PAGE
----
Special Report: Experts weigh in on the benefits and dangers of essential oils

MYRTLE BEACH, SC (WBTW) — More people are trying to use more “natural” products. Some are turning to essential oils as an alternative to certain medications. Tenesha Vereen’s five-year-old twins, Ivey and Jordyn, have troublesome skin allergies,”Every couple of weeks she would have a flare up, I just couldn’t keep her off of antibiotics or steroids.”

For Stephanie Norris and her daughters, the issues were more internal. 11-year-old Layla suffers from allergies, while Echo, 16, struggles with anxiety. Norris says she felt she was constantly shoving prescription drugs at her daughters, “Either we were always on antibiotics, or some type of prescriptions – whether it was nose spray or pills, whatever the case may be.”

Both Norris and Vereen separately began studying and using essential oils, and over time, they saw improvements.”On average, where she would end up on steroids at least once a month, we now go – I want to say, last year we only had one instance where we needed a steroid,” Vereen says.

After seeing the difference essential oils made in their lives, Norris and Vereen started a business, “Essential Infusions,” with the goal of helping and educating others.

Norris and Vereen say when working with essential oils, it’s not “one-size-fits-all.” What works for one person, might not work for another. They say it can be a tedious and, sometimes lengthy process, to figure out exactly what works.

9-year-old Maggie Martin is an example of just that. Her mom, Cheryl, says they had used one type of essential oil to help calm Maggie’s nerves before taking math tests, until a friend recommended a different type of oil that had worked for her child.

“We put a little on her wrist and her whole body reacted to the two little drops. And her whole body got red and blotchy and itchy. Her eyes burned,” explains Martin. “We had to give her Benadryl to take the pain away. She looked like she was in a lot of pain.”

Internist and Dermatologist with Grand Strand Health, Dr. Vinod Nambudiri, says Maggie’s experience isn’t unusual. “The essential oils are a common source of what we call contact dermatitis,where there’s a substance where you may put it on your skin, and nothing may happen and for some people nothing may ever happen, but in a subset of the population, they develop an allergy to that substance. A common example you may hear of is latex,” he says.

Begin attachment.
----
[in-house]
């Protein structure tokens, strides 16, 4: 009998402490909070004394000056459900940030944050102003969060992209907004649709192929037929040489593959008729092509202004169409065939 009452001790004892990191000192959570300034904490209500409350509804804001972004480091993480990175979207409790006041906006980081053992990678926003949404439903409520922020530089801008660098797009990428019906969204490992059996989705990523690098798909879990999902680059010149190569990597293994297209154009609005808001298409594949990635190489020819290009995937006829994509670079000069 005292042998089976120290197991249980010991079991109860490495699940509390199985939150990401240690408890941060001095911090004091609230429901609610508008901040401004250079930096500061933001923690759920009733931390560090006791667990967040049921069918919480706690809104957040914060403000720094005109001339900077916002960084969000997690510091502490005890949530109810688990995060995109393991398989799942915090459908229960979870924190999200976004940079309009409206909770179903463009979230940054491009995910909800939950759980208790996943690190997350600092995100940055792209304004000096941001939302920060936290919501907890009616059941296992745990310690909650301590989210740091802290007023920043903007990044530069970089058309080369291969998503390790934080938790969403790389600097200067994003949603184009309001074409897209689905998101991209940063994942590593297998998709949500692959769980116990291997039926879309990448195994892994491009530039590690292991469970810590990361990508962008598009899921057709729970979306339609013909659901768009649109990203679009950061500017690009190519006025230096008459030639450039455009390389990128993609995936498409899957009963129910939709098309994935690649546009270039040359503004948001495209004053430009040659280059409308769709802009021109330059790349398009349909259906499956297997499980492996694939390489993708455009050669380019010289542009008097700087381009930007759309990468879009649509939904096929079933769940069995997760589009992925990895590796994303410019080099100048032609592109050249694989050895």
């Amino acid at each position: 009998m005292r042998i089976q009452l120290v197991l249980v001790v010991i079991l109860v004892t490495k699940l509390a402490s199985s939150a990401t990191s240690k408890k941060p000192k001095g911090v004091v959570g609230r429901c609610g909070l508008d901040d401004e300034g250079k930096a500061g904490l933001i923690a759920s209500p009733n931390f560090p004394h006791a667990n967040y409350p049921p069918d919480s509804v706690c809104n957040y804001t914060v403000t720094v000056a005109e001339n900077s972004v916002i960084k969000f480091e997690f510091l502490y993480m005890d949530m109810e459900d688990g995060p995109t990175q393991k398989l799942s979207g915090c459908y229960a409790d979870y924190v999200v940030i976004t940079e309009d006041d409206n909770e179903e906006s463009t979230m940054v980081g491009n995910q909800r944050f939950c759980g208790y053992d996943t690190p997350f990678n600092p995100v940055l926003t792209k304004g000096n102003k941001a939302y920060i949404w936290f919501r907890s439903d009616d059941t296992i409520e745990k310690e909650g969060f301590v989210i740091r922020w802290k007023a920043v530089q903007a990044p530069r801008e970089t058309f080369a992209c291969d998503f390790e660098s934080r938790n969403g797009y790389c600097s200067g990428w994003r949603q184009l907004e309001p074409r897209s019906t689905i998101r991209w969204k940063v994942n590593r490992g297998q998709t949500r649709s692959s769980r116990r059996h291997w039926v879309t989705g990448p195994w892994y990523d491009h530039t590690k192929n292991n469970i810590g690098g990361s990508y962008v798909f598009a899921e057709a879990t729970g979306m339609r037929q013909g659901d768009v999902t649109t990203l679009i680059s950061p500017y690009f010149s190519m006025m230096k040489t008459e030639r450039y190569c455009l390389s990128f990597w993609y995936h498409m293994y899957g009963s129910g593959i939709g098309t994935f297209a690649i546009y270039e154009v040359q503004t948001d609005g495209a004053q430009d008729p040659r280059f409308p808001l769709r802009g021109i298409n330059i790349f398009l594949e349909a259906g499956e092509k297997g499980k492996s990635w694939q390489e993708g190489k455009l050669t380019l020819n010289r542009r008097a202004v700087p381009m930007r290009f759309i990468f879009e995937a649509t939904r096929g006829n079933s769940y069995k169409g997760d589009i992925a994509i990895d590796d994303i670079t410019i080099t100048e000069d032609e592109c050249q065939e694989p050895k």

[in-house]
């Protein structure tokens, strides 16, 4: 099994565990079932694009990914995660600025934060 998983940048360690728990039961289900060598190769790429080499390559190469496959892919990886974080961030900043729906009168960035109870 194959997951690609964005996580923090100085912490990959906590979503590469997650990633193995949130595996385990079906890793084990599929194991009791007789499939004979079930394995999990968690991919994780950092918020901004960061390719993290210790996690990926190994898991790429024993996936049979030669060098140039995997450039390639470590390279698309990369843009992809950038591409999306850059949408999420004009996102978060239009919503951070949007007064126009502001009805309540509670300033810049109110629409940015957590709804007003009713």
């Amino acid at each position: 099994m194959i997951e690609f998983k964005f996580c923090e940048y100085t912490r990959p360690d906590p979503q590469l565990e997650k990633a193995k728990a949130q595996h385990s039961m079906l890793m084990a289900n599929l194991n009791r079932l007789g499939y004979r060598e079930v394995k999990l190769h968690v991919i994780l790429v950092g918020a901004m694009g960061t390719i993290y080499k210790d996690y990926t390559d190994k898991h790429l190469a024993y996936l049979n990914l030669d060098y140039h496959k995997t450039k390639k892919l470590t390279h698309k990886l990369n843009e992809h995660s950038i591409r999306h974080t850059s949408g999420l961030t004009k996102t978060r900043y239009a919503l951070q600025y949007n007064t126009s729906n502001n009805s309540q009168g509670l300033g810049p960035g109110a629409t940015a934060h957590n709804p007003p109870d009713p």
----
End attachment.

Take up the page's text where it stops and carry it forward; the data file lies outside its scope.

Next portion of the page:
Dr. Nambudiri says though he’s had some patients say they’ve had success with essential oils, users should proceed with caution. “That’s something I tell my patients about any topical agent or any kind of medication. There are hundreds of people every day that for whatever reason, disagrees with them,” he says. “That could be something as a pill, as an ointment but you always want to be cautious when trying something new and see how you respond to it.”

Because of the increased popularity of essential oils, and lack of information about them, heath food store, Bay Naturals, instituted a “no ingestion” policy, a practice which with experts agree. “They’re not regulated in such a way to be safe for ingestion,” says Dr. Nambudiri. “They’re not technically a prescription product, they’re not usually under the oversight of the FDA or other regulatory agency, so I would be very wary of ingesting them.”

Another “no-no?” Using an essential oil, “neat,” which means putting the oil directly on the skin, straight out of the bottle. “It can have consequences,” Norris says. “It can cause sensitization, so that could be skin irritation, because it gets absorbed into your body, it can trigger things like shortness of breath or dizziness or things like that, so we always say you should use it with something like a carrier oil.”

A carrier oil, Norris says, can be things like hohoba oil, coconut oil or even a lotion. She adds certain oils can be phototoxic, which means if you use the oil then go out in the sun, it can cause a severe reaction, such as blistering.

Experts agree, when deciding to implement essential oils, it’s most important to take it slow, do your homework and remember that just because something is natural does not mean it’s safe. Dr. Nambudiri adds that if you have sensitive skin, you can ask your doctor about patch testing, where a physician applies very tiny concentrations of the substances, in controlled amounts, on your skin and then monitors you for several days.

 

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